The North's cyberarmy is estimated to be anywhere from 3,000 to 5,000 strong. "The Sony attack would not demand a team of that size," said HP's Lancaster, referring to the 5,000 estimate. Based on prior attacks attributed to North Korea origin, the North's elite cyberarmy has shrewdly learned to execute and recycle quick-and-dirty—yet effective—cyberattacks and malware to prey on high-level targets.

Read MoreKim Jong Un's scrappy, masterful cyberstrategy

The North's cyberarmy is part of the broader elite class, the equivalent of the 1 percent. Some of them are trusted and enjoy traveling privileges that allow them to work and operate outside North Korea. It's unclear how many of the North's cyberexperts are based overseas.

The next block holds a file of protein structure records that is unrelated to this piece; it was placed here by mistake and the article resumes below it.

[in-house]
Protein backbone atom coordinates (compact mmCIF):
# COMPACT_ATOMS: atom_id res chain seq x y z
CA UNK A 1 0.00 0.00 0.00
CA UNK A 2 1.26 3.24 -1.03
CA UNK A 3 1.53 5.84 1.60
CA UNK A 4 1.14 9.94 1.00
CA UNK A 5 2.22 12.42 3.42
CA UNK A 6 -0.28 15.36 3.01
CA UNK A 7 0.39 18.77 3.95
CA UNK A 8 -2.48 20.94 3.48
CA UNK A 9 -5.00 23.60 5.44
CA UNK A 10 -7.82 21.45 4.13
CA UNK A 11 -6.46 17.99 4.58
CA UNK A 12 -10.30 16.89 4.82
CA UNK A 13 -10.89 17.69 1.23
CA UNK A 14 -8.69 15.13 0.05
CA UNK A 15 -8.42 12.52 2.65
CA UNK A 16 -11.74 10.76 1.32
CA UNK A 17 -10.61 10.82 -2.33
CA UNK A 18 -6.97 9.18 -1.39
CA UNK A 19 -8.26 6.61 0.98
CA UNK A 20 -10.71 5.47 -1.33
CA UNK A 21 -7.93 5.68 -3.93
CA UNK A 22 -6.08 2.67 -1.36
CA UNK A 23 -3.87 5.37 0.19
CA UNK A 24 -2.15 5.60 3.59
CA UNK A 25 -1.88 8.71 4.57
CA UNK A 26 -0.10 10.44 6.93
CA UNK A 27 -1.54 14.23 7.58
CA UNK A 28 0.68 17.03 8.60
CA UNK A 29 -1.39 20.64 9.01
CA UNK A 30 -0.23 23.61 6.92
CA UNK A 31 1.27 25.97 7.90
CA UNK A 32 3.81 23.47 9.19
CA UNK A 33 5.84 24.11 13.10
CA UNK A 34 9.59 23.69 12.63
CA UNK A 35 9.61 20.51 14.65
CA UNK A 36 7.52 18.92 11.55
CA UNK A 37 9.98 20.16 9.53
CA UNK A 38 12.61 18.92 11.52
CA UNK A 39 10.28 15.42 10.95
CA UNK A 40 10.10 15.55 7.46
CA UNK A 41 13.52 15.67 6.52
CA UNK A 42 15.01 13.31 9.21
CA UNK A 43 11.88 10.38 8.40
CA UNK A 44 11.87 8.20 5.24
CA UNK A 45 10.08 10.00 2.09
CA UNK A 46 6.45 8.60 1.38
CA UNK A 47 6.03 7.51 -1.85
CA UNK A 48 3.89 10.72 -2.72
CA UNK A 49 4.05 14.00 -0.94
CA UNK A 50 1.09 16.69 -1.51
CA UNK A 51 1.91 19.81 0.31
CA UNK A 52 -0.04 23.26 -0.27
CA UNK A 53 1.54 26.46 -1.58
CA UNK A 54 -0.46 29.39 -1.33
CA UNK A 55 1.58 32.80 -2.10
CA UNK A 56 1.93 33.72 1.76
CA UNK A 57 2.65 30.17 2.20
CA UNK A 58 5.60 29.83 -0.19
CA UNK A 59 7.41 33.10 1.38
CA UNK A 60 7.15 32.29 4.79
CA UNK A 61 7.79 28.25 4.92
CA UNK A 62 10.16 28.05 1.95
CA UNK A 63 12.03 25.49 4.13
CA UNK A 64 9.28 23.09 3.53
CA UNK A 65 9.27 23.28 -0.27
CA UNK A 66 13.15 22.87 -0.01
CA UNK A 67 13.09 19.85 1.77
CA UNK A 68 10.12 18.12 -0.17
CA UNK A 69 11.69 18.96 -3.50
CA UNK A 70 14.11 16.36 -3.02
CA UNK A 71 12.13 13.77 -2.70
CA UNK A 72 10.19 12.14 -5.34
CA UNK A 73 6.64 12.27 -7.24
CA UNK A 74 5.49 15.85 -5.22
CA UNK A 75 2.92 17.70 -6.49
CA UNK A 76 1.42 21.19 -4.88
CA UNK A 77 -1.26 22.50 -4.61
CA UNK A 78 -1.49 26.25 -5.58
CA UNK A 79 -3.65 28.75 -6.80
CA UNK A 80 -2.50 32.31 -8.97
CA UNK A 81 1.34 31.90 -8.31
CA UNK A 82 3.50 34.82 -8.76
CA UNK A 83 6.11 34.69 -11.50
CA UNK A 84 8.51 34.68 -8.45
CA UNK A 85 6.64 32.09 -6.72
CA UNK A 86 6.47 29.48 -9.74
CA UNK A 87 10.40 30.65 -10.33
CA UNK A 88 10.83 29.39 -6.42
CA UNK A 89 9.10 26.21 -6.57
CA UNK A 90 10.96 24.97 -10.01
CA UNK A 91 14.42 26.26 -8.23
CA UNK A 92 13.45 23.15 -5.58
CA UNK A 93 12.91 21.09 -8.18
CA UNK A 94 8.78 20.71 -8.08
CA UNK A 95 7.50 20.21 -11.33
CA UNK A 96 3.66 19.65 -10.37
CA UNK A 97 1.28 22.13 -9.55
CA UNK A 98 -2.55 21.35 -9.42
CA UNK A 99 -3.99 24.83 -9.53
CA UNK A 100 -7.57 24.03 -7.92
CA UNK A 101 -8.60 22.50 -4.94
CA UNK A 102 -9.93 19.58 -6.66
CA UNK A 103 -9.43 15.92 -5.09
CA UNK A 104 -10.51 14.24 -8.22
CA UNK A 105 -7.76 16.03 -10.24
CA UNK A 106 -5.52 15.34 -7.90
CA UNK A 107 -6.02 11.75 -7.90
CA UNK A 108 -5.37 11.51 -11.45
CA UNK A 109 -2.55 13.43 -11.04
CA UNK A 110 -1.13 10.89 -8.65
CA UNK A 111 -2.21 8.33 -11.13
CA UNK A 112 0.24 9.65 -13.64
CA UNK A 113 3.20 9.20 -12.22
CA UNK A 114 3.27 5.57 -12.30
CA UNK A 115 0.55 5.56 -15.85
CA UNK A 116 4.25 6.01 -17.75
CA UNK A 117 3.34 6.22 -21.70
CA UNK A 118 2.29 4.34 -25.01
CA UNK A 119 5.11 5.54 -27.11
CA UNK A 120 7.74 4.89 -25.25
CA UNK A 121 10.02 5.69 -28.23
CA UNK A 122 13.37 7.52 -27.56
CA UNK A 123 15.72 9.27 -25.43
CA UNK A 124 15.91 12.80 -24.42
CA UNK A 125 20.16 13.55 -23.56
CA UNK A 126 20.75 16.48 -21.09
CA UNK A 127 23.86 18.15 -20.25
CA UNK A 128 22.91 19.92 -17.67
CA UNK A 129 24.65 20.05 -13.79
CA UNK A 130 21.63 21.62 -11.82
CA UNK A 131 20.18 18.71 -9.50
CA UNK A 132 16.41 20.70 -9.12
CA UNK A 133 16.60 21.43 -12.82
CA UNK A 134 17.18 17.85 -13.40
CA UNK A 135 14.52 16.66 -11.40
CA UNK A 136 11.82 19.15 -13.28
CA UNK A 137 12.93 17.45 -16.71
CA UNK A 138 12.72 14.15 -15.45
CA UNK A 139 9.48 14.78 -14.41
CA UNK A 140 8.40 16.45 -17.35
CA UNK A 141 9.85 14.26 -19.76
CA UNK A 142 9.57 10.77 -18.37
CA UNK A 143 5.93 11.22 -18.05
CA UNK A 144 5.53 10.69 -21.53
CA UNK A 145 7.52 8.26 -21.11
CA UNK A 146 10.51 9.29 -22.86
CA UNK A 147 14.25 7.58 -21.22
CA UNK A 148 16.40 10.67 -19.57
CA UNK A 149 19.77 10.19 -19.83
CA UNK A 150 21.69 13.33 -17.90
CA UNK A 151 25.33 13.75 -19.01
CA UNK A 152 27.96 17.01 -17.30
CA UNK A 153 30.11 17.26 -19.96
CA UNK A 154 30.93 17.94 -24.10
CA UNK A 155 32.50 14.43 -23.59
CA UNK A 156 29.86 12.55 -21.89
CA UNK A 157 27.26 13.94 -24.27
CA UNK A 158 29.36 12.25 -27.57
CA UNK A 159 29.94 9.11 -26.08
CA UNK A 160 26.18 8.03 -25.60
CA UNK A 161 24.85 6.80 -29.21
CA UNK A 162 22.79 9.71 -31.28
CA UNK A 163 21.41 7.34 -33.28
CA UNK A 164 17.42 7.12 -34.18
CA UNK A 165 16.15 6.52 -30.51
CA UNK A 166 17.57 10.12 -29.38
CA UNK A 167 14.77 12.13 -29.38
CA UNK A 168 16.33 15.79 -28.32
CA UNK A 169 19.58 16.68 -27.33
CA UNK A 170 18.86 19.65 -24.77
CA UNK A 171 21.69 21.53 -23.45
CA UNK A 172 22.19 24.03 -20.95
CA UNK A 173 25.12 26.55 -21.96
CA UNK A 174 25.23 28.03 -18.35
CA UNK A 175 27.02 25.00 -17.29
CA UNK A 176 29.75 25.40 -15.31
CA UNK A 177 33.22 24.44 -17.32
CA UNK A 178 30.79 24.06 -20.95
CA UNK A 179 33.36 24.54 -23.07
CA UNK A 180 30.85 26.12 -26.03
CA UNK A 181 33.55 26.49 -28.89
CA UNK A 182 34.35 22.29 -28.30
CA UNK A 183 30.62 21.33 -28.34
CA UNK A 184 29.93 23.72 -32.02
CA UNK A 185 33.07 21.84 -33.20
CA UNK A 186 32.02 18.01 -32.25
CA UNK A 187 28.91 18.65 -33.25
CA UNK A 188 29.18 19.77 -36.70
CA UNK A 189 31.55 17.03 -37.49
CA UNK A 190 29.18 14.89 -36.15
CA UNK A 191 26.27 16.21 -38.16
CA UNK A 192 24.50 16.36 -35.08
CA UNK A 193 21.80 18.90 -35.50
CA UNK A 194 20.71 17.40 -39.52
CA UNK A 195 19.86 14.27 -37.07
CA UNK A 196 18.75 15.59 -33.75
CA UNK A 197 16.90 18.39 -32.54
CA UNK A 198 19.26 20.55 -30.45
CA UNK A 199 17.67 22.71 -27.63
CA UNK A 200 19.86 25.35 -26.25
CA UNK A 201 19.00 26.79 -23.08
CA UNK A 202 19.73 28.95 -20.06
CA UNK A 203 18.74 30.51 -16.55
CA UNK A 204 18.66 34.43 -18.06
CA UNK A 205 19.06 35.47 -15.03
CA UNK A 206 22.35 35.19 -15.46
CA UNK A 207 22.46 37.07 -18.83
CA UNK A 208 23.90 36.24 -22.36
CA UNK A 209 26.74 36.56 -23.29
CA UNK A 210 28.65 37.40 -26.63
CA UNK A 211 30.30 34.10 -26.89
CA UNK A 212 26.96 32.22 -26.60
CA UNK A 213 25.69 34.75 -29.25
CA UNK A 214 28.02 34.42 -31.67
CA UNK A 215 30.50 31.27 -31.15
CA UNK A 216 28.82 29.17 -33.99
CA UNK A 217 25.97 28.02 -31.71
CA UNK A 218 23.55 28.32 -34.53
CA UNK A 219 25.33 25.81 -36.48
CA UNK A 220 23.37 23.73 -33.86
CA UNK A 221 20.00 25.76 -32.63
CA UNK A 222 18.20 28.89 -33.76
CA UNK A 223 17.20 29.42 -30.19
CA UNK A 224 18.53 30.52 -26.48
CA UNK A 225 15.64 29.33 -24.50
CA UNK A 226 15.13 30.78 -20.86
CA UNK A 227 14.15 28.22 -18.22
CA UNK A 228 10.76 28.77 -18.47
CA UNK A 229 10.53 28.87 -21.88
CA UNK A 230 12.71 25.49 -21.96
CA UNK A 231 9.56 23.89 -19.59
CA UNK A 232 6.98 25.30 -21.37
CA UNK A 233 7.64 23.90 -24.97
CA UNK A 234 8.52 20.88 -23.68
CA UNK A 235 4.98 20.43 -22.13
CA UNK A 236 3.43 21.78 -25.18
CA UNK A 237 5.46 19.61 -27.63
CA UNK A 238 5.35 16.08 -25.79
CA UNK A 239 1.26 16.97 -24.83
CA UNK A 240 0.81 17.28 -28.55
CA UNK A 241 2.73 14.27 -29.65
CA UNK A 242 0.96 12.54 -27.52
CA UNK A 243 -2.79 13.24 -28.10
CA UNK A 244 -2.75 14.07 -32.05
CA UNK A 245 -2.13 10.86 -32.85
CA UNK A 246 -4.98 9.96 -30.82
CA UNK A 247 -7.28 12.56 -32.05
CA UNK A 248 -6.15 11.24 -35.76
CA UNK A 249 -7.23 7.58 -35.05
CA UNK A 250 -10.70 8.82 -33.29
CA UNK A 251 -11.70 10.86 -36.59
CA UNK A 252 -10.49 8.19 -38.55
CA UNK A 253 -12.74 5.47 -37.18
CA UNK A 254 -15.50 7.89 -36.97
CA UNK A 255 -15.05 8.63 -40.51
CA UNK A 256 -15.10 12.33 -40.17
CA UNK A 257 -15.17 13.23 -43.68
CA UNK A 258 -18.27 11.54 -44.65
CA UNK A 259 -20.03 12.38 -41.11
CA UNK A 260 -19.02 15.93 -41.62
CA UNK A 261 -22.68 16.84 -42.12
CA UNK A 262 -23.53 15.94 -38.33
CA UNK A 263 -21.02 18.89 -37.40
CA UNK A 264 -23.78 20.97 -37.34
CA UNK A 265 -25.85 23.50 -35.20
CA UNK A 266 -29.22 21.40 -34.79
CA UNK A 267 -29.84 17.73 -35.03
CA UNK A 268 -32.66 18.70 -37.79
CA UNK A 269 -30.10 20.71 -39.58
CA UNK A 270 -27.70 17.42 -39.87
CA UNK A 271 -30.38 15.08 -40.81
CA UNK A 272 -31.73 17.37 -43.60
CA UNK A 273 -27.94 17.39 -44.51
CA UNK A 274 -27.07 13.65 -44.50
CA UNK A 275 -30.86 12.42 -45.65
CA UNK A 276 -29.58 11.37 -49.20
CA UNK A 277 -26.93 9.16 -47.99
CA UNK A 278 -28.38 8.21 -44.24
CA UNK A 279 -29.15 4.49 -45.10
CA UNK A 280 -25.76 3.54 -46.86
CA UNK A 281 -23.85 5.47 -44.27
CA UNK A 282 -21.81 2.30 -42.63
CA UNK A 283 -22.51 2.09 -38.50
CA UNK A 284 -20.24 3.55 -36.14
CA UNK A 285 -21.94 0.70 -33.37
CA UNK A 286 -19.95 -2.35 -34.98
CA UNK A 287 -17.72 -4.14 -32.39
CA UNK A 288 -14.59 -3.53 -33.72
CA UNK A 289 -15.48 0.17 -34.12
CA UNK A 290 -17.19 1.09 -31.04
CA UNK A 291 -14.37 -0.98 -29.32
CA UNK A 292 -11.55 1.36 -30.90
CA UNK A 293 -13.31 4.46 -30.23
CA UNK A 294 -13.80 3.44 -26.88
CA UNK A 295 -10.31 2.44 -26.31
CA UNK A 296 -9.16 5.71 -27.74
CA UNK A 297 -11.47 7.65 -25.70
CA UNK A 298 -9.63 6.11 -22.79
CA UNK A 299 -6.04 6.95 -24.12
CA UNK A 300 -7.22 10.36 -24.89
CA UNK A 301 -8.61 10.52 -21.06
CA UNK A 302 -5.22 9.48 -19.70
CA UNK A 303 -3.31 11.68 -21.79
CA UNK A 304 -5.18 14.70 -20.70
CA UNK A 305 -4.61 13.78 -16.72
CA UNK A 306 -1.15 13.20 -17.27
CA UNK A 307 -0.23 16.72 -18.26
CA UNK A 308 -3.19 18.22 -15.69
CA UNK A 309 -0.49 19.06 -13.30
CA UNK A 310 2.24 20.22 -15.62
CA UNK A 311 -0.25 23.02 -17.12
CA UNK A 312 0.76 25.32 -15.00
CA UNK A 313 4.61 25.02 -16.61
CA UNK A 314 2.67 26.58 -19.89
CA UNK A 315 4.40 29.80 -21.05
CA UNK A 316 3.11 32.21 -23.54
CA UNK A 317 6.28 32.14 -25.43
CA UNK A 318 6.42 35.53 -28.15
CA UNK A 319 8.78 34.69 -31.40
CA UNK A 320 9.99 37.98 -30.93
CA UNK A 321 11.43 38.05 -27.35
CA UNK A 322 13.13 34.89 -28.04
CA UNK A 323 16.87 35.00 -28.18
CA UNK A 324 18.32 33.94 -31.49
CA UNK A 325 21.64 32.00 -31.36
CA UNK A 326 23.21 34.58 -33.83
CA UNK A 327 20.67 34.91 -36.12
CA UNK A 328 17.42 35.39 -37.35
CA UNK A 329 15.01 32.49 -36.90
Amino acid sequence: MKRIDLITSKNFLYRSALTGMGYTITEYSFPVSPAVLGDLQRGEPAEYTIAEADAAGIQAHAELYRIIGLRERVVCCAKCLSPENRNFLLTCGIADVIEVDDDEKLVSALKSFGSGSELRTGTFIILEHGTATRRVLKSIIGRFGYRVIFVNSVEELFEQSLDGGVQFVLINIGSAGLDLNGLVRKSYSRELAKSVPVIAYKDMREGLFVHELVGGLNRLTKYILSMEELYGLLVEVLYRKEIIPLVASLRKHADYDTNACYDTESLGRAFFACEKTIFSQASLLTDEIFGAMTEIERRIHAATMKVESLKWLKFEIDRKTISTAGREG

Movie posters for the premiere of the film 'The Interview' at The Theatre at Ace Hotel in Los Angeles.
AFP | Getty Images
Movie posters for the premiere of the film 'The Interview' at The Theatre at Ace Hotel in Los Angeles.

On Wednesday, Sony Pictures canceled the Christmas Day release of "The Interview" amid threats of a widespread attack from hackers, who U.S. intelligence officials say were working for North Korea. The movie depicts two American journalists, played by Seth Rogen and James Franco, who secure a rare interview with North Korean leader Kim Jong Un and are tasked with executing him.

President Barack Obama on Friday said Sony made a mistake by pulling the film's release.

Read MoreSony made a mistake by pulling 'The Interview'

The North Korean government, meanwhile, has denied responsibility for the data breach. But a spokesman quoted by the North's Korean Central News Agency described the attack as a "righteous deed."

Has anyone in North Korea seen the movie?

Some in Hollywood and film fans are angry at Sony's decision not to release the film. Cinema chains also decided not to show the movie.